Gloria and her 12-year-old daughter left an abusive home in El Salvador to come to the U.S. last year. If this month’s immigration raid that targeted her had followed its course, she would have been returned to a situation that still traumatizes her.
Instead, the raid left her and her daughter stuck in limbo. They sit in a detention center in Dilley, Texas, hundreds of miles from their Georgia home. She is among the more than 30 mothers and their children who were targeted in the Jan. 2 raids and now wait in the same purgatory — each were granted a reprieve from deportation but are still being held in captivity.
Their lawyers claim that by keeping them detained, the government is breaking the law.
“The children should be released immediately, with their mothers, as the law requires,” said Katie Shepherd, an attorney with CARA, a pro-bono network providing legal representation to detainees.
The raids were part of an operation by Immigration and Customs Enforcement agents that targeted families who came to the U.S. after 2014. ICE officials maintain that they were within their bounds to pick up the families, each of whom had deportation orders.
But Gloria, who did not want her last name used, said she had no idea that an order of deportation had even been issued against her. She arrived in the U.S. illegally in May 2015 and filed immigration paperwork — but at one point she got lost in translation and apparently misunderstood what the next step was, she said.
“I was surprised,” Gloria said, in Spanish, during a phone interview. “No one ever said anything about being deported.”
Stories like Gloria’s have sparked political pushback, with 146 House Democrats signing a letter asking the Obama administration to end the raids and revise the refugee criteria.
Though Secretary of State John Kerry announced Tuesday that the U.S. would increase the number of refugees it would accept from Central America, calls for relief from the raids continued.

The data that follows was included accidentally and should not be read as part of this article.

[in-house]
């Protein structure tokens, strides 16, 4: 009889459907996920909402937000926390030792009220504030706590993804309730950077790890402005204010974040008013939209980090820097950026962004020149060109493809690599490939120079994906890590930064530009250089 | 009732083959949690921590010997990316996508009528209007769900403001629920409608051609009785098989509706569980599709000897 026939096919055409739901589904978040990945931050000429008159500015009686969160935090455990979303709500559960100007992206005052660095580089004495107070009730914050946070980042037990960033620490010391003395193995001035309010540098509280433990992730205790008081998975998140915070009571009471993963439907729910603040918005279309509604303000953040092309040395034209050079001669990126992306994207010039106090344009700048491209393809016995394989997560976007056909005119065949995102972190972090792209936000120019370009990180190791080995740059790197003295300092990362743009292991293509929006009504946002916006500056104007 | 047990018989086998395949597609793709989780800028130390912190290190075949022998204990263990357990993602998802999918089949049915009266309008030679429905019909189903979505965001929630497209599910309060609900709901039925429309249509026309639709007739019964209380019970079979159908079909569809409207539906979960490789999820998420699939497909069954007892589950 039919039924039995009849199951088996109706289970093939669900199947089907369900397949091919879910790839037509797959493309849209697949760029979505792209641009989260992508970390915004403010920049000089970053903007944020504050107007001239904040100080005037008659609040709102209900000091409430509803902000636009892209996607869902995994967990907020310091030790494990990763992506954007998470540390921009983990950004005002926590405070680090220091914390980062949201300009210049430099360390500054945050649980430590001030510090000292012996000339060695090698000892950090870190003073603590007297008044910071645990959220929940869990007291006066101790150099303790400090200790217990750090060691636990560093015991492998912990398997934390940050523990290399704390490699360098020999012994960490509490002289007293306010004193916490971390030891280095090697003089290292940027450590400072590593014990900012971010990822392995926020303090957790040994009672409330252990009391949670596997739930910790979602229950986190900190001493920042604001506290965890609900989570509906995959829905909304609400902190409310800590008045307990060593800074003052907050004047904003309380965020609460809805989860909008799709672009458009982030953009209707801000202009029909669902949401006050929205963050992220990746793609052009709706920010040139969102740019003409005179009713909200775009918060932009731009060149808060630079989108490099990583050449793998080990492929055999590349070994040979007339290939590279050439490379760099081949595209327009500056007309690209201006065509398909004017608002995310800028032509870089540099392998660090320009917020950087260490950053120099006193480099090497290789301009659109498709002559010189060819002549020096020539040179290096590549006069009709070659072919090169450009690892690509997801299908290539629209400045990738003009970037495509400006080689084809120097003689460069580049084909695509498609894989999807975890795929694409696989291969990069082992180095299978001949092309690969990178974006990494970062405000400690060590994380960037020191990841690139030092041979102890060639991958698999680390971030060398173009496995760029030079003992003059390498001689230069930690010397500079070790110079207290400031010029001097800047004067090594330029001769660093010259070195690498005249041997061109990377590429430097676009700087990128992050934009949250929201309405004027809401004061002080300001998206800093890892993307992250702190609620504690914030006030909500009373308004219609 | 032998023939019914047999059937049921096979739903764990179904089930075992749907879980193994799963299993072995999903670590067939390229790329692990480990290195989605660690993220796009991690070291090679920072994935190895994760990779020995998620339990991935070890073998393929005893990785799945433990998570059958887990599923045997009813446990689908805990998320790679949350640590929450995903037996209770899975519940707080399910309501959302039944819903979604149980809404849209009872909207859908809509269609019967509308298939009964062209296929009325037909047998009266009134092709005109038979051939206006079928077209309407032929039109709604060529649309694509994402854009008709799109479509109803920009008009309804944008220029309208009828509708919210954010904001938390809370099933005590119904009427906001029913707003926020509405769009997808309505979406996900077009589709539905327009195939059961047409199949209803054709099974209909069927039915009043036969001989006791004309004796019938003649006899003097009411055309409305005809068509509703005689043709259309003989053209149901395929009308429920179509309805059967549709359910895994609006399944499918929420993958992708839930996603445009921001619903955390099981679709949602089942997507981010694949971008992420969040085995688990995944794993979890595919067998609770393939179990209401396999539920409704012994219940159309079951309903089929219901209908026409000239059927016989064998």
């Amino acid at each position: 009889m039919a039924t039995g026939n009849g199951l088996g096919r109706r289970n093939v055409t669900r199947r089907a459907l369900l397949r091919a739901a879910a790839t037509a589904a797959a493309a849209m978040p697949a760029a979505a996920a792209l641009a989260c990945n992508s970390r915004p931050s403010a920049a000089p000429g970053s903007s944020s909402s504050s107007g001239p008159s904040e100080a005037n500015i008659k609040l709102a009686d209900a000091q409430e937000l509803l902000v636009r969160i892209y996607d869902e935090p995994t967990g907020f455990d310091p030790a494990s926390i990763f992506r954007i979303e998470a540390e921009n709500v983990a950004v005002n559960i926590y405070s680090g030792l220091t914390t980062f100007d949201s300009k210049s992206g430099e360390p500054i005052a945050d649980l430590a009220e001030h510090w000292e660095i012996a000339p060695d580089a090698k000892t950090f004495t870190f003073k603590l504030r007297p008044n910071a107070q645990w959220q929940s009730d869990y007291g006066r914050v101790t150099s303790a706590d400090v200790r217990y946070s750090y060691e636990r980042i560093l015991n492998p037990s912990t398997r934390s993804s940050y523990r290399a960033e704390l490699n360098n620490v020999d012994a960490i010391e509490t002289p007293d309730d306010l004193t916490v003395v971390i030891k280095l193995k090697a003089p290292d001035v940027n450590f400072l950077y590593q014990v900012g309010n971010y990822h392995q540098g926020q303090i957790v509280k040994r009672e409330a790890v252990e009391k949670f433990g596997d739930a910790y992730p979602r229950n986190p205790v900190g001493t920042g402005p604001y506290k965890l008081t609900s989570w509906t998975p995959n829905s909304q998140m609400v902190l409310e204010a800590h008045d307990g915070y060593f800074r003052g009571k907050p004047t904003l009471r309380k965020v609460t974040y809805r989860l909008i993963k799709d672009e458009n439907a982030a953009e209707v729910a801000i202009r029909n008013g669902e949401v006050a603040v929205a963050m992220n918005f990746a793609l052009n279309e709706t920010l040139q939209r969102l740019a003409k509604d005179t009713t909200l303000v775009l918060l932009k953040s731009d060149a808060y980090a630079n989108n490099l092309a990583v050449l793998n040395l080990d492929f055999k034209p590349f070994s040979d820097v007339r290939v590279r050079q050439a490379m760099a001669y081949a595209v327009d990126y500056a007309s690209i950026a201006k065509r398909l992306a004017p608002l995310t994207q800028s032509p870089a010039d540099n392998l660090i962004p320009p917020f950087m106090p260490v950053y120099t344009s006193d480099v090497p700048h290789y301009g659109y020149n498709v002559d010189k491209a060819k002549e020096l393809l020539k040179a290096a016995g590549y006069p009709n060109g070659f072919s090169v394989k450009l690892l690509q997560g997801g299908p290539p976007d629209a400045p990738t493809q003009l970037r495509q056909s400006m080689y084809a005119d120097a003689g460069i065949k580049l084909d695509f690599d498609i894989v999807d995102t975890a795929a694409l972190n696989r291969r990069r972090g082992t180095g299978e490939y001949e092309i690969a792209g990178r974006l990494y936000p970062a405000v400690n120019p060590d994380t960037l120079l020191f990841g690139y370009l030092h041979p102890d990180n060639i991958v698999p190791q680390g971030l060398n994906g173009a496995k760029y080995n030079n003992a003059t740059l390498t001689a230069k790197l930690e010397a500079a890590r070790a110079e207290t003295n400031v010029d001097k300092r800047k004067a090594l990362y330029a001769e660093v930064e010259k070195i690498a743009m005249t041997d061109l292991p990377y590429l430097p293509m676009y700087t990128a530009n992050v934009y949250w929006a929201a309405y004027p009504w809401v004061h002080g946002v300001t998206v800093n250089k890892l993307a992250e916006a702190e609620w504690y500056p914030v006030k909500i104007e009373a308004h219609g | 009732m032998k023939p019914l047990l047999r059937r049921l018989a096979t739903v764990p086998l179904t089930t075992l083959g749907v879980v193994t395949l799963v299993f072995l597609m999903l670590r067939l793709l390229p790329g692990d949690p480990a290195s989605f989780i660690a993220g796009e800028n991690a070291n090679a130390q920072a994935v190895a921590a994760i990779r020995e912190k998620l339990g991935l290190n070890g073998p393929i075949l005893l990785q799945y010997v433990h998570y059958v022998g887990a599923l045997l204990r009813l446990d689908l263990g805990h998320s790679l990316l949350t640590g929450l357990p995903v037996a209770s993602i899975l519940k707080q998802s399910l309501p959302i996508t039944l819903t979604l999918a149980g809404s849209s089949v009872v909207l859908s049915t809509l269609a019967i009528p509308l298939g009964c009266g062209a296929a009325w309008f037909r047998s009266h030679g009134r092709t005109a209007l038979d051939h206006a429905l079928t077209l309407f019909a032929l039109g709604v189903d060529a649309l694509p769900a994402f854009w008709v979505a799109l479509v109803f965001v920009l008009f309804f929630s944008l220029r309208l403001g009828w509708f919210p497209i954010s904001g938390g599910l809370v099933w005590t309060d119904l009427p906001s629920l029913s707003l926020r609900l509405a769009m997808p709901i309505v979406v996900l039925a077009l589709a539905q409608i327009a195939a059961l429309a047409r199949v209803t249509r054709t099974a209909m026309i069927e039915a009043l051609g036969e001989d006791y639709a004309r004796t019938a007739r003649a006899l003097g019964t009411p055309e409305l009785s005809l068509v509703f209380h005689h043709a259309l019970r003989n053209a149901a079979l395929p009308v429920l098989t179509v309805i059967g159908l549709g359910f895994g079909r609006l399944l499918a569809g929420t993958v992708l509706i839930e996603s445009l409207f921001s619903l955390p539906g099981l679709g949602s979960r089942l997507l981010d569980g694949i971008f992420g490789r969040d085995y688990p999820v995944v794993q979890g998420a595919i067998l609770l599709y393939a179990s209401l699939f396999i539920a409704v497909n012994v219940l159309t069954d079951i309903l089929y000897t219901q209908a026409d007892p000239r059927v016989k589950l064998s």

“We are concerned that many of these families did not receive adequate due process and some may have already been deported to countries where they will face persecution, torture or death,” wrote U.S. Reps. Zoe Lofgren (D-Calif.), Lucille Roybal-Allard (D-Calif.), and Luis V. Gutiérrez (D-Ill.) in a statement.
Political statements and maneuvering keep trickling out of Washington, D.C., but Gloria still sits in Dilley. She says she followed procedure, as she understood it. She is still unsure why she was targeted in the raid and she has no idea why she is still detained.
When she and her daughter first came to the U.S. last year, they wound up in Dilley for over a month. She paid bail to be released, with instructions to appear in court to file for immigration paperwork. She hired an attorney and went to three court dates.
Gloria said she never gave information beyond her name and address in court. Her lawyer and the judge spoke in English and didn’t translate for her, she said. Even on her final day in court, no one gave her a deportation date so she assumed, wrongly it turns out, her case was continuing. She was not issued a deportation order until about a week ago, she said.
On the day of the raid, Gloria was at work. The officers showed at her sister’s home, where she lives with her daughter, and asked for her. The daughter called her and told her immigration officers wanted to talk to her, Gloria said, so her sister brought the officers – along with her daughter – to the hotel where Gloria works. There, Gloria said, the officers told her they wanted to ask some questions and the that she and her daughter would be home in two hours.
Instead, she found herself on a Texas-bound plane with her daughter. Her daughter kept asking questions but she didn’t know how to respond.
“I didn’t know what to say,” she recalled. “I just kept telling her I have no idea where they are taking us or why.”
In Dilley, she was processed and sequestered along with others from the raid in a building called Blue Butterfly. On Monday, she learned she would be deported and was asked to sign the corresponding papers. After signing, however, she attended a teleconference hosted by the El Salvadoran consulate, where she was encouraged to seek out an attorney. That is ultimately what saved her, she said. She applied for asylum under the advice of her attorney and the Board of Immigration Appeals granted her a stay of deportation.
Her daughter is worried they will be returned to El Salvador. She already misses her school and her friends. But Gloria maintains her faith.
“I have confidence in God and the law,” she said.
Soni Sangha is a freelance writer based in New York City.